There are a lot of electronic resources out there these days to help people find their stolen belongings, but Internet investigating and social media sleuthing have their own dangers. Police have some advice to ensure that do-it-yourself detectives don't end up being victimized twice.
The I-Team tagged along last month when Michael Cao made arrangements with a young woman to buy back his own, stolen cell phone, after he found it for sale online. Although he called the police, they didn't arrive in time to witness the exchange, but the I-Team cameras did. The woman selling the stolen phone didn't stick around to answer questions.
Tips from viewers and social media quickly helped identify the suspects who were eventually arrested.
"In this case, I think, you know, technology was able to help track down this person," Cao said.
While Cao's case worked out well, not all do-it-yourself-detective work has a happy ending.
"It's not a good idea to investigate your own crime when you have contact with a suspect," said Detective Aaron Lee, Las Vegas Metropolitan Police Department.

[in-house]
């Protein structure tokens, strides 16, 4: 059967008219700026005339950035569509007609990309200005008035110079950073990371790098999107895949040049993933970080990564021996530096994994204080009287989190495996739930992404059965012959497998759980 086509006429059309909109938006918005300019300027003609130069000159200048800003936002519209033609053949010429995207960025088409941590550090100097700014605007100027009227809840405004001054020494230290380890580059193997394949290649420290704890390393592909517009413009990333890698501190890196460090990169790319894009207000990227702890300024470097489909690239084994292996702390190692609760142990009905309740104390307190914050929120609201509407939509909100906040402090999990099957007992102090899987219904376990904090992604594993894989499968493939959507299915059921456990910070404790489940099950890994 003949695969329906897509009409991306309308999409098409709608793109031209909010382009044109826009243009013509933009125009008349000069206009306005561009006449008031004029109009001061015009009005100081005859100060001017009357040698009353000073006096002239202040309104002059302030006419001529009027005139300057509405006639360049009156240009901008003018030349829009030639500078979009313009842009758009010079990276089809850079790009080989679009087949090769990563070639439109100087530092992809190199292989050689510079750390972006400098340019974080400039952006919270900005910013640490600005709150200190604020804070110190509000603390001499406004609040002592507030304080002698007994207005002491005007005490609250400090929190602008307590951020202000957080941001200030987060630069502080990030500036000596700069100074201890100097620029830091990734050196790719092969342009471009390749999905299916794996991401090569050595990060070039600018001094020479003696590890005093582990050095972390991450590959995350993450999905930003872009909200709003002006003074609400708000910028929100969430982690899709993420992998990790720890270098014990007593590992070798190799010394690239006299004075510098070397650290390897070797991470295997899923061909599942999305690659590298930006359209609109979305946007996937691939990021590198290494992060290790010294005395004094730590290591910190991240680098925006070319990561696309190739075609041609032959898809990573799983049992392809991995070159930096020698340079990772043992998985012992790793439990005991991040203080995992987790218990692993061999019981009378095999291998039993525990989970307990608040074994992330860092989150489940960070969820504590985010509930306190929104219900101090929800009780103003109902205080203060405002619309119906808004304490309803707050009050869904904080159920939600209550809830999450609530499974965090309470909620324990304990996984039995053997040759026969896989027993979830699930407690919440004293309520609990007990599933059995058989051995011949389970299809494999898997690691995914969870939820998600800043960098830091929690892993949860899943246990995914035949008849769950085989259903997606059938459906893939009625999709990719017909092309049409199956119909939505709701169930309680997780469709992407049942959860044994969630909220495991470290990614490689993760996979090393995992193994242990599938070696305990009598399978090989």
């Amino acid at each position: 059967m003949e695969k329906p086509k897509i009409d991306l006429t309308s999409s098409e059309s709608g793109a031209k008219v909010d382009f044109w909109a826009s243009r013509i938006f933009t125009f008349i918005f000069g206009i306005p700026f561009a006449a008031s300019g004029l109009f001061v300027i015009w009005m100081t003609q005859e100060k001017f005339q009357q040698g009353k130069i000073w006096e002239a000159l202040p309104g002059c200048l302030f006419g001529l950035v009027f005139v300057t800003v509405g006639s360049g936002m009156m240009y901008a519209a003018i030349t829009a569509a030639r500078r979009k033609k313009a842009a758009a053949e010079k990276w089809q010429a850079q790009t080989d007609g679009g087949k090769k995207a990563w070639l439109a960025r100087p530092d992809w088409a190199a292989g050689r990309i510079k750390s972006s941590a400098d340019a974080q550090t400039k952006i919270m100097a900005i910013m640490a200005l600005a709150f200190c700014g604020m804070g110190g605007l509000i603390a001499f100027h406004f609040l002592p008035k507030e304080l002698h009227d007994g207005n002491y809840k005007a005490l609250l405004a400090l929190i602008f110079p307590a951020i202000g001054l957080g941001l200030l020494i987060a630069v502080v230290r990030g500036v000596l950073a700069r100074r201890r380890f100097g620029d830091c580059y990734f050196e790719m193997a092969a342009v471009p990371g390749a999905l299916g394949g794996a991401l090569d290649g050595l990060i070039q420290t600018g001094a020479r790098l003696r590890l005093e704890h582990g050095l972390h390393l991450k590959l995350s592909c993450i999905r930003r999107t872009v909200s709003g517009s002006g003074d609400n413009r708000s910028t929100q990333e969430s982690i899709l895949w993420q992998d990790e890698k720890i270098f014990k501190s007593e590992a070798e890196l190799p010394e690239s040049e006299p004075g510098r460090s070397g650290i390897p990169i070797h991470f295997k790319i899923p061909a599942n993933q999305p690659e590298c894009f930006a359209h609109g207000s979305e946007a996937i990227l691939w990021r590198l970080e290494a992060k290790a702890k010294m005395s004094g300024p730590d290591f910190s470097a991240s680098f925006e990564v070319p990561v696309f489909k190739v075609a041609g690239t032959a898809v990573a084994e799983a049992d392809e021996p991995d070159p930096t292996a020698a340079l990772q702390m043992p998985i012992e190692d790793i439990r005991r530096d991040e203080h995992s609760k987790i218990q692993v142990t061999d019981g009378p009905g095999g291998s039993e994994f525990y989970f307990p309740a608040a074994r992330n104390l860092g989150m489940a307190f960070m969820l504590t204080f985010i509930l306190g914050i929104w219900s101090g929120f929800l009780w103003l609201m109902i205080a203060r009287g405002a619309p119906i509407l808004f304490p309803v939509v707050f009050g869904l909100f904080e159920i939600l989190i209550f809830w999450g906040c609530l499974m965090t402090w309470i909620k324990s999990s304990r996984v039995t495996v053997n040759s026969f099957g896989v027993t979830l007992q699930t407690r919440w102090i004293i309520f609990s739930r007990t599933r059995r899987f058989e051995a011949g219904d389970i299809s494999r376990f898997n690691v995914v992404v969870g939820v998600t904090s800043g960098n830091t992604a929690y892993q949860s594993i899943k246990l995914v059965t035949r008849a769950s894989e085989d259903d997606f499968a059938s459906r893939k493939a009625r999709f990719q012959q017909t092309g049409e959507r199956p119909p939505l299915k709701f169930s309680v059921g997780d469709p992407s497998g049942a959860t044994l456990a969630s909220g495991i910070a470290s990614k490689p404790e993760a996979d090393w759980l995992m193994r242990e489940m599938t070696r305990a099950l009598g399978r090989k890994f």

Lee understands that there are a number of online resources for do-it-yourself detectives to find their stolen goods, but he says citizens should generally stick to looking for their items on Internet classified services, rather than confronting a suspect.
"I've had victims go out and try to recover their stolen property and ended up losing more property than they started with," said Lee. "They ended up getting robbed at the scene when they went to encounter the suspect who had their stolen property."
A recent call to Metro Police from a citizen who'd been burglarized illustrates why it's important to have police or professional security confront the suspect.
911 caller: "Yesterday, I was burglarized and I found the person that burglarized my house. Excalibur security has him in custody. He's wearing my shoes and my hat."
In this case, Excalibur hotel security grabbed the suspect who thought he was meeting a buyer for the stolen goods at the hotel. Security found a .357 Magnum revolver in the suspect's pocket.
"No piece of property is worth your own life," Lee said.
The man who called police and led Excalibur security to the suspect did not want to be interviewed for this story. His call to police and the surveillance video from the Excalibur were made part of a court public record in the case against the suspect. 8 News NOW obtained the recording and video by going to court and paying for a copy.
DISCLOSURE: In the interest of full disclosure, the federal public defender is defending the suspect in this case who is facing a firearms charge. I-Team reporter Glen Meek formerly worked in the Federal Public Defender's office and that's how he became aware of the case.
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